When Jackie Kennedy first visited Buckingham Palace during her European tour of 1961, she was reportedly so unimpressed by the castle’s furnishings and Queen Elizabeth II’s appearance that she icily remarked during dinner that the Queen was, “a middle-aged woman so incurious, unintelligent, and unremarkable that Britain’s new reduced place in the world was not a surprise but an inevitability.” As depicted in the second season of The Crown, the Queen and the First Lady, played by Claire Foy and Jodi Balfour respectively, were starkly contrasted not only in their public personas, but also in their clothing. Kennedy, who was quickly becoming a stateside style icon, wore a sleek blue silk Chez Ninon gown, while Elizabeth looked comparatively old-fashioned in a voluminous A-line tulle dress.
For the costumes, designer Jane Petrie (who earned an Emmy nomination for her work in the aforementioned episode “Dear Mrs. Kennedy”) took liberties with the historical accuracy of the dresses. Instead of donning Balfour in a boat-neck style gown like the one Kennedy actually wore for the dinner, Petrie created a periwinkle strapless dress that Balfour paired with elegant white gloves, customizing the clothes for the actresses and not the women they portrayed.
Ahead of the Emmys on September 18th, CR caught up with Petrie, who revealed the most memorable costume moments from the second season and her favorite character to design for.
Congratulations on your nomination! What was that moment like for you?
“It feels quite crazy because the Emmys are something that we grew up hearing about and something very remote. It’s like almost when you’re little and you dream about New York and you can’t imagine you’d ever go there when you’re from Scotland. The Emmys are a similar thing. It’s really brilliant but crazy at the same time because it’s another world to me.”
Tell me about that pivotal moment between Jackie and Elizabeth.
“I pared down Balfour’s dress as much as possible to reflect its simplicity and to contrast with the business and fussiness of Elizabeth’s dress. The first time you see Elizabeth’s dress, it’s through a sketch and on this willowy model. Foy is very petite so we had her quite padded down to be Elizabeth, thickened her waist a bit, and gave her a bigger bust. And so you have the different stages of the dress and when she first arrives, it’s sort of comical compared to Jackie’s dress.”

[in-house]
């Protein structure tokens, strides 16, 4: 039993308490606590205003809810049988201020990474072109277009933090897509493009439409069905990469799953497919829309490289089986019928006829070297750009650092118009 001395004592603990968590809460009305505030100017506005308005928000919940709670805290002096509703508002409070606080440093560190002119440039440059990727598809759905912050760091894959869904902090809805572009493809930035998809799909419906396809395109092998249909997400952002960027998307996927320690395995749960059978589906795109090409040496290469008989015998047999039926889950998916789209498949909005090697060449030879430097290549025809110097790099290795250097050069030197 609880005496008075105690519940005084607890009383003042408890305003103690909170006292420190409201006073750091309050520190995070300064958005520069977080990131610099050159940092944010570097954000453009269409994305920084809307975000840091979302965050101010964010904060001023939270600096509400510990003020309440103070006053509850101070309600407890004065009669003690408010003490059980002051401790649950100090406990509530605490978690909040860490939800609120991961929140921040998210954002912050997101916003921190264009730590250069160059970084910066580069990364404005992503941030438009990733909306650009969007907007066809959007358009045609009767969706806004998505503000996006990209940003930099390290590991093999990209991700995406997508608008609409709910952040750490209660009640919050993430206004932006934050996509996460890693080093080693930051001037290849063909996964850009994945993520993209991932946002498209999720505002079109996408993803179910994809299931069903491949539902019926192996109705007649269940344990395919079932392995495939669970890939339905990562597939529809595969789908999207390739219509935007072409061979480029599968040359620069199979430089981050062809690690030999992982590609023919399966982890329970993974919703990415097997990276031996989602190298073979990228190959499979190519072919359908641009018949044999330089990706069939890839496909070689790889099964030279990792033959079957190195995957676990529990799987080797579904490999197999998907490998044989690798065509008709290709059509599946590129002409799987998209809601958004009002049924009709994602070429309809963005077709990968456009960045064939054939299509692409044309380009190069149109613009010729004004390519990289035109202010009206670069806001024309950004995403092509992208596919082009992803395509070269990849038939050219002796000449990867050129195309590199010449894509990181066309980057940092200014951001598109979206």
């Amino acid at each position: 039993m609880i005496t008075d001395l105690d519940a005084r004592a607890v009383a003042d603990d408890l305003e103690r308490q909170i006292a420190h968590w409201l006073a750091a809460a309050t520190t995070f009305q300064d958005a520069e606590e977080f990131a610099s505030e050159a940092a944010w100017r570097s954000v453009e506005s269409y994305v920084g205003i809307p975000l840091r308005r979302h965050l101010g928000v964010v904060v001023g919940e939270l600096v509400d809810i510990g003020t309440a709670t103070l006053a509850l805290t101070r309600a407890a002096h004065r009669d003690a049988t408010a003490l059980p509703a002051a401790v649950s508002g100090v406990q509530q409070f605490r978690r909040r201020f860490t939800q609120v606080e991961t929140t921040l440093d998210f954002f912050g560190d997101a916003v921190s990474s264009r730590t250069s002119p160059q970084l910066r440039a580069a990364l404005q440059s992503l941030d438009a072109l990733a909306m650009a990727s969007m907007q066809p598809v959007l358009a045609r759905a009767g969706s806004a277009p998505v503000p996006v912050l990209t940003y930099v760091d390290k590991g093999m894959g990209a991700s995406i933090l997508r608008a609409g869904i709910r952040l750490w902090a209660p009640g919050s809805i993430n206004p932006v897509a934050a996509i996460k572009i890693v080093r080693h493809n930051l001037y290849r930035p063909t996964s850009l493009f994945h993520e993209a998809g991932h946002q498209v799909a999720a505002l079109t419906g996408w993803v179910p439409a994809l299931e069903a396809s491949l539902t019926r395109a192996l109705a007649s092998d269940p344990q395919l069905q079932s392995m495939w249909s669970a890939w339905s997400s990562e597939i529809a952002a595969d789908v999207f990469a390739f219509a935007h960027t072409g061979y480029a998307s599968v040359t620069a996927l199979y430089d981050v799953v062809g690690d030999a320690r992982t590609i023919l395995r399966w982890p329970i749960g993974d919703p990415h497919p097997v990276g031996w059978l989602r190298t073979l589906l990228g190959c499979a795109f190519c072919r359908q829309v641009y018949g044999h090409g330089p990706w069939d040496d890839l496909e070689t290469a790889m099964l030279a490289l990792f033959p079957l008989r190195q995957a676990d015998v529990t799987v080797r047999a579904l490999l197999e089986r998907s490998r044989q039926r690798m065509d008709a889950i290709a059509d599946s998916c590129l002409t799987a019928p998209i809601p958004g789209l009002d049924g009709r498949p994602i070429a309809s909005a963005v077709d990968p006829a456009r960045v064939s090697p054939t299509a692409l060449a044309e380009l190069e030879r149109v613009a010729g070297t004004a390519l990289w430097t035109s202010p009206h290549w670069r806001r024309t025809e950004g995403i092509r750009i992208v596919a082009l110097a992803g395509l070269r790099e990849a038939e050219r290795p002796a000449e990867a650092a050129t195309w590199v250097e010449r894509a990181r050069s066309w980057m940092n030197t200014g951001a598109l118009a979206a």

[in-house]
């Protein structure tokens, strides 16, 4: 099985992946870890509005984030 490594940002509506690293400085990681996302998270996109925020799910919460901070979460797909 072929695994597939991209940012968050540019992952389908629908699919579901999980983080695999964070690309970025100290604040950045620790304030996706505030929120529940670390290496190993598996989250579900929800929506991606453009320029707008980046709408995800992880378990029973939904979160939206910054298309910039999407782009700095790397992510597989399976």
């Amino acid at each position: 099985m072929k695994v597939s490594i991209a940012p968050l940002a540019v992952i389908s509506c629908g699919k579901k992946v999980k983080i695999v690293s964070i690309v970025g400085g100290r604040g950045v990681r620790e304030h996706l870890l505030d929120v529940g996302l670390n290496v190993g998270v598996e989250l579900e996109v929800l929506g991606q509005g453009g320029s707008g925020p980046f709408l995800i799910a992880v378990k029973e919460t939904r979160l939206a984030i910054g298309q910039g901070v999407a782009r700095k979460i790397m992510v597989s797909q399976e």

How do you distinguish between Elizabeth as the monarch and Elizabeth at home?
“At heart, the queen is a country girl and she’s at her most comfortable probably in country clothes like riding jodhpurs and a cardigan. All of the clothes that she would wear if she was meeting prime ministers or doing any public events, she sees it as a uniform for herself. I’ve heard from people who have worked in the palace and dressmakers who have worked for the queen that actually they work in a very similar way to us. I’m trying to design with realism in mind and I never really want to anything theatrical, however, what the palace did is they find out where she’s going to be, what she’s going to be standing in front of, and they want her to be seen by as many people as possible. Her hats are designed to not cover her face and you’ll still see her if she’s deep in a crowd. It’s all about serving the best for the public and the event.”
How much of the clothing was vintage for the show?
“For Margaret and Elizabeth, I bought the original accessories, true-to-the-period, because I don’t think you can copy them very well. I did vintage accessories and if I used a pattern, like a vintage coat, I tried to keep it as authentic as possible.”
You’re currently working on The King (a Netflix film coming out in 2019). Have you always wanted to do historical and period pieces?
“I first went to the Victoria and Albert Museum in London when I was 10 years old with my mother and saw the historical costume collection and was completely blown away by it. That triggered a lifelong interest in historical clothing and I kept that interest for long time but it wasn’t really in my world or something I thought I could do for a living. I grew up not really knowing what I wanted to do other than go to art school and a passion for historical clothing, English, and history, and it’s all come together with this job.”
What about designing for Margaret, who has more freedom in her clothing choices than the Queen?
“Because of the Vanessa Kirby’s figure, it’s very different. She’s five foot ten and the real Princess Margaret was five foot two. Vanessa has an incredible figure and presence so I exaggerated that by pushing the distance between the sisters. They were very accurate clothes to the period and I wanted to show that she was feeling a bit of Soho night life when she meets Tony and that swinging London is happening even though it’s not arriving in Elizabeth’s world inside the palace.”
Do you have a favorite character to design for?
“Some of the costumes that we don’t really talk about very much that I had really a lot of fun with were the Queen Mother. I think her hats are hilarious because they’re really accurate. They just got bigger and bigger but nobody’s ever really mentioned her clothing and we had an absolute hoot doing her stuff. And Wallace Simpson, I loved doing her costumes for the Under the Sea Ball. I always thought the Queen Mother and Wallace were strong visual statements, but everybody’s gone for Margaret. I think, ‘Oh okay, nobody really noticed the Queen Mother’s massive hat.’
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createdAt:Wed, 15 Aug 2018 17:48:02 +0000
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